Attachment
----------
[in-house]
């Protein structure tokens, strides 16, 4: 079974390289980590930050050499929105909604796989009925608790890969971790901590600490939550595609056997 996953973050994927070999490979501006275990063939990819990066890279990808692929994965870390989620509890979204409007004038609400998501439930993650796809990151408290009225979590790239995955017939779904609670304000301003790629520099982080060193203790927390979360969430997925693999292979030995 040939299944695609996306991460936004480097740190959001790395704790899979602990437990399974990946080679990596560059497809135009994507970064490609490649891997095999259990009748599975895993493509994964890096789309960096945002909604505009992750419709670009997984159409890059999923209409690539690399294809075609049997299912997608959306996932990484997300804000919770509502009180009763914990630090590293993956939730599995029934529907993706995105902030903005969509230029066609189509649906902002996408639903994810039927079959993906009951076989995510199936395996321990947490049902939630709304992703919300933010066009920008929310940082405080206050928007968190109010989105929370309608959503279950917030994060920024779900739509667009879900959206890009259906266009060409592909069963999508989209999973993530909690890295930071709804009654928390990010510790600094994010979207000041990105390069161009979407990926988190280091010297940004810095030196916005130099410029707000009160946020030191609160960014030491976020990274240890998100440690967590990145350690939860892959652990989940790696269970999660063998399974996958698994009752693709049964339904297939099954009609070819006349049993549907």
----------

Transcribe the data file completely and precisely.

[in-house]
């Protein structure tokens, strides 16, 4: 079974390289980590930050050499929105909604796989009925608790890969971790901590600490939550595609056997 996953973050994927070999490979501006275990063939990819990066890279990808692929994965870390989620509890979204409007004038609400998501439930993650796809990151408290009225979590790239995955017939779904609670304000301003790629520099982080060193203790927390979360969430997925693999292979030995 040939299944695609996306991460936004480097740190959001790395704790899979602990437990399974990946080679990596560059497809135009994507970064490609490649891997095999259990009748599975895993493509994964890096789309960096945002909604505009992750419709670009997984159409890059999923209409690539690399294809075609049997299912997608959306996932990484997300804000919770509502009180009763914990630090590293993956939730599995029934529907993706995105902030903005969509230029066609189509649906902002996408639903994810039927079959993906009951076989995510199936395996321990947490049902939630709304992703919300933010066009920008929310940082405080206050928007968190109010989105929370309608959503279950917030994060920024779900739509667009879900959206890009259906266009060409592909069963999508989209999973993530909690890295930071709804009654928390990010510790600094994010979207000041990105390069161009979407990926988190280091010297940004810095030196916005130099410029707000009160946020030191609160960014030491976020990274240890998100440690967590990145350690939860892959652990989940790696269970999660063998399974996958698994009752693709049964339904297939099954009609070819006349049993549907």